What are biofilms made of? :
Biofilm is a generic term used to describe a sludge like material that develops in association with organic materials. Biofilms result from a variety of sources, and negatively impact a number of industrial and medical applications. A Biofilm is composed of a densely packed group of microorganisms. A key property of biofilms is that individual microorganisms are bound together by a polymeric substance excreted by the microorganisms. This polymeric substance forms an adhesive matrix that holds the biofilm together, allows it to attach to surfaces, and can serve as an encapsulation which protects the colony forming the biofilm. This protective encapsulation is believed to play a role in some antibiotic-resistant infections.
The polymeric substance excreted by the microorganisms is known as an extracellular polymeric substance (EPS). It is also commonly called an extracellular adhesive matrix.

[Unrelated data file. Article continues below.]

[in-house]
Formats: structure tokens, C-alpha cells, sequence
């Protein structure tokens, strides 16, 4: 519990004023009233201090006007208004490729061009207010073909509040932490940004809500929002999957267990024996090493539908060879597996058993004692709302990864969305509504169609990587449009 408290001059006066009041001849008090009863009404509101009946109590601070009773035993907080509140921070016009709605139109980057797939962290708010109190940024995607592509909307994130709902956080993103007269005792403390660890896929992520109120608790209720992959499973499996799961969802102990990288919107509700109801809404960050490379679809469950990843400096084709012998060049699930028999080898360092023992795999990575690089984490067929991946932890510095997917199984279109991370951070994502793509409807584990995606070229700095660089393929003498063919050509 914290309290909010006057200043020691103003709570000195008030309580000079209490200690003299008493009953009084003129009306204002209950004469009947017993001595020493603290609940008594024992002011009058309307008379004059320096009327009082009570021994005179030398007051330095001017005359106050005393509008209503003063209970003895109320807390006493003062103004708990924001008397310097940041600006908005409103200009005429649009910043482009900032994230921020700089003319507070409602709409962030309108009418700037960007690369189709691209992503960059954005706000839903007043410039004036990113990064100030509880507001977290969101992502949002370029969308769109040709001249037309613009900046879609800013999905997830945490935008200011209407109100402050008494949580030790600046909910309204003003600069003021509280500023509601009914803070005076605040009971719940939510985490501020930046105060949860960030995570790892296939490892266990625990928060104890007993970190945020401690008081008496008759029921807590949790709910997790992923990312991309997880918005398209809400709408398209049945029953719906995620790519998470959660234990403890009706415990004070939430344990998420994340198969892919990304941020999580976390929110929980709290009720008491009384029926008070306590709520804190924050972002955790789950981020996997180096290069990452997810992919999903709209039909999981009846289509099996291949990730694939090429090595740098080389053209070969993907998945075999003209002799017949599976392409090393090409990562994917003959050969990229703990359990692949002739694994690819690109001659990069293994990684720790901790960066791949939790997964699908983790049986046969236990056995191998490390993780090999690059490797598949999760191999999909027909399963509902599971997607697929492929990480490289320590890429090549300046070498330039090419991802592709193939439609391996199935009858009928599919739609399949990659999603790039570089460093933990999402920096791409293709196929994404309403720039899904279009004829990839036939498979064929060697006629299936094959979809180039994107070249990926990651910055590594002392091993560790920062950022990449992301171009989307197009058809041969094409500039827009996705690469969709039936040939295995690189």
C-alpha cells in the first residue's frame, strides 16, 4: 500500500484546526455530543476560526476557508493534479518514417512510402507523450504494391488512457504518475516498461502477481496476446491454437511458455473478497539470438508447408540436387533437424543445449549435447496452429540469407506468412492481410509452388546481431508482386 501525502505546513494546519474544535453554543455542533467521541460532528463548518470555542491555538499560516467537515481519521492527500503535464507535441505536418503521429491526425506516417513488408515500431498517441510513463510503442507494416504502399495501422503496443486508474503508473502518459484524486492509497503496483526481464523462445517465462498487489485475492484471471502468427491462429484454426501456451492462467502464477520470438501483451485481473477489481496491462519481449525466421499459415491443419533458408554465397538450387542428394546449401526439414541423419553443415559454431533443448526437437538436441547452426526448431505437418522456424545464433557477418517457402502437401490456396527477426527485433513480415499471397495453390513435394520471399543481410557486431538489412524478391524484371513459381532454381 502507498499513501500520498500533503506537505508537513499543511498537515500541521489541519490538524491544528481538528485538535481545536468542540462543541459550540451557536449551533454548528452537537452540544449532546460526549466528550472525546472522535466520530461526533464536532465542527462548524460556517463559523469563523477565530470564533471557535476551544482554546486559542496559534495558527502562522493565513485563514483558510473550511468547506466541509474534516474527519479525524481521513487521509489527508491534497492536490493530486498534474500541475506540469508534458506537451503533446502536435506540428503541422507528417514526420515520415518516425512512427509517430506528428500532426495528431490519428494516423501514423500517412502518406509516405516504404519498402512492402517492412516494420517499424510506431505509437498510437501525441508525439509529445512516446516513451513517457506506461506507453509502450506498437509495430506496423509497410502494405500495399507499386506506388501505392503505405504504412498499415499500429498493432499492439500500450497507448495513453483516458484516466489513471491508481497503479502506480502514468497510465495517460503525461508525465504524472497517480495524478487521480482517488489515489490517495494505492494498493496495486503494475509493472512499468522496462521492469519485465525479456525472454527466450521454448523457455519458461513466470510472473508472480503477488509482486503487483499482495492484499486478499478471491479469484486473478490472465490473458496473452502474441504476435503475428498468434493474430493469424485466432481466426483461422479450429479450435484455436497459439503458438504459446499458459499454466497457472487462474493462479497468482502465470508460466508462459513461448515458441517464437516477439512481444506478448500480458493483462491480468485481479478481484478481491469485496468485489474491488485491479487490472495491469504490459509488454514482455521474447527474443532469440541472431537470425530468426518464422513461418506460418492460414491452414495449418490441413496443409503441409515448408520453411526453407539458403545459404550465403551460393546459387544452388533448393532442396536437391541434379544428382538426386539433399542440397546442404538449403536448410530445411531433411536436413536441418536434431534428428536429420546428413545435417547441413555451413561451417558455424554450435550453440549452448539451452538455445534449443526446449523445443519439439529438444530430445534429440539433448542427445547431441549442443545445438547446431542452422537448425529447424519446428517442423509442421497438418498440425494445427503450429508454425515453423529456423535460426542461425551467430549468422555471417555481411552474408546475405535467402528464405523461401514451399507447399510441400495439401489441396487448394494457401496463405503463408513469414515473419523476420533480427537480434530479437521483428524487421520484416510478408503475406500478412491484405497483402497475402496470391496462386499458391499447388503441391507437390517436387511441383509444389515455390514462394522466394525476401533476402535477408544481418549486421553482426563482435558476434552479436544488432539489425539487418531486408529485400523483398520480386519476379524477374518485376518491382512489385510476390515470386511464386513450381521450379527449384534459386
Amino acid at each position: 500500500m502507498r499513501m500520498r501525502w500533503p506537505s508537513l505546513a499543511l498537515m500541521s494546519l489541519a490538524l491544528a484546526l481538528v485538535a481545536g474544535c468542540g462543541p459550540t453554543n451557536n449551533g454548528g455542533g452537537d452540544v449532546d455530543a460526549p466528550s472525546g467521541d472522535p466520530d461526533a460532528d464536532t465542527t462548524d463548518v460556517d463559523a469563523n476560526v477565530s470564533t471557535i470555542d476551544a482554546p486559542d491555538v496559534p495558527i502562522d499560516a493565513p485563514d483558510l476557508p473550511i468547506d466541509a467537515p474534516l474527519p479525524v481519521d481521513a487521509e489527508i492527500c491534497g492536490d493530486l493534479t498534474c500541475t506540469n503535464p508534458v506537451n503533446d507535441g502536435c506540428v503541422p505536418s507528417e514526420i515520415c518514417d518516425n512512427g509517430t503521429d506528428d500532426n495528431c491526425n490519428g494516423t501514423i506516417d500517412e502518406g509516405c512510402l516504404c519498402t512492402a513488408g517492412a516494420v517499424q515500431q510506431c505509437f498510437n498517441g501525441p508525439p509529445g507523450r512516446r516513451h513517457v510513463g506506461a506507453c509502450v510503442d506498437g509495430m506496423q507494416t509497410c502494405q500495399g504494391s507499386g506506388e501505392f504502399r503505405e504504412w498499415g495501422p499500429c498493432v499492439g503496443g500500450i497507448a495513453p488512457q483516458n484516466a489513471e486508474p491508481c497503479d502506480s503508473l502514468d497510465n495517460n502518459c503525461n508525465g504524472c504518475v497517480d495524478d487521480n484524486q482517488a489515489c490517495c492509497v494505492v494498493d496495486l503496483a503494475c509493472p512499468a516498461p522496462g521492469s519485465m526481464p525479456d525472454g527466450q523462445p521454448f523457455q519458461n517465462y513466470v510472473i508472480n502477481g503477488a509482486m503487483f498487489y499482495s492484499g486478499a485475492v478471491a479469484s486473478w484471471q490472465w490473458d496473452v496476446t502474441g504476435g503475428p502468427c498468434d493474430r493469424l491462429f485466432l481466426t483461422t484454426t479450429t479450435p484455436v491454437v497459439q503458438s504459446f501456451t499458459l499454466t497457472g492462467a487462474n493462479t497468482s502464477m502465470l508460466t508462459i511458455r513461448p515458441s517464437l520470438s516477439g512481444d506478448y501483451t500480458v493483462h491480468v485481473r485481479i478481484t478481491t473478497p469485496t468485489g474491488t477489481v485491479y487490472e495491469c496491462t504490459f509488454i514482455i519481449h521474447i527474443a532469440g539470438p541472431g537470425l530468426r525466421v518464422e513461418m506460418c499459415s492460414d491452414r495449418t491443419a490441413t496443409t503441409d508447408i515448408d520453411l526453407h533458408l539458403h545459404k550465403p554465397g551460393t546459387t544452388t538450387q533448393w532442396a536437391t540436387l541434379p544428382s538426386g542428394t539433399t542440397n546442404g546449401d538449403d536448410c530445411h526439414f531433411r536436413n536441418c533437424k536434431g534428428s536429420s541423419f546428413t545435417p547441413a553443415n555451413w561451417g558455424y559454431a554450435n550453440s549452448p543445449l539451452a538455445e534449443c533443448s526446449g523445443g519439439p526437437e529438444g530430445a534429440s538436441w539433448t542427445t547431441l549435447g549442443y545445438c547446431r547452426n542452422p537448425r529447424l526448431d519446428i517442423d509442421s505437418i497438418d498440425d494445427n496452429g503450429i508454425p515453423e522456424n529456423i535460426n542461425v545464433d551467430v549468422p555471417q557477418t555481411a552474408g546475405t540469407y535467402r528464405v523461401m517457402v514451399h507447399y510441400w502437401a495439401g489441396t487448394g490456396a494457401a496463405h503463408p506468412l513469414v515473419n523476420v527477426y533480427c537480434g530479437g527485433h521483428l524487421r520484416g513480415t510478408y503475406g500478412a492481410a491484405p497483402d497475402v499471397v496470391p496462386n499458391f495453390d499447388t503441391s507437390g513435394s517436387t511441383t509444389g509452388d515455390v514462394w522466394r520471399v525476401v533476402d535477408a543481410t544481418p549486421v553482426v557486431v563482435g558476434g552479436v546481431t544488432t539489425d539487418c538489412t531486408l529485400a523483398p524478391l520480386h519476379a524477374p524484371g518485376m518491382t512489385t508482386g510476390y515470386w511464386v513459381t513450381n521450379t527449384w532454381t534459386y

A key aspect of biofilms is a complex interaction among the constituent microorganisms. A biofilm forms when individual microorganisms cease to exhibit individual, free floating behavior, and begin to associate with each other, and a surface, and begin to act in concert with each other. A biofilm grows by both simple cell division, and by new free floating microorganisms associating with the developing biofilm. (Quote from Bacteriaworld.com)
In relation to Lyme, this means it is a slime that is created by microorganisms that were created by the Borrelia bacteria to protect itself.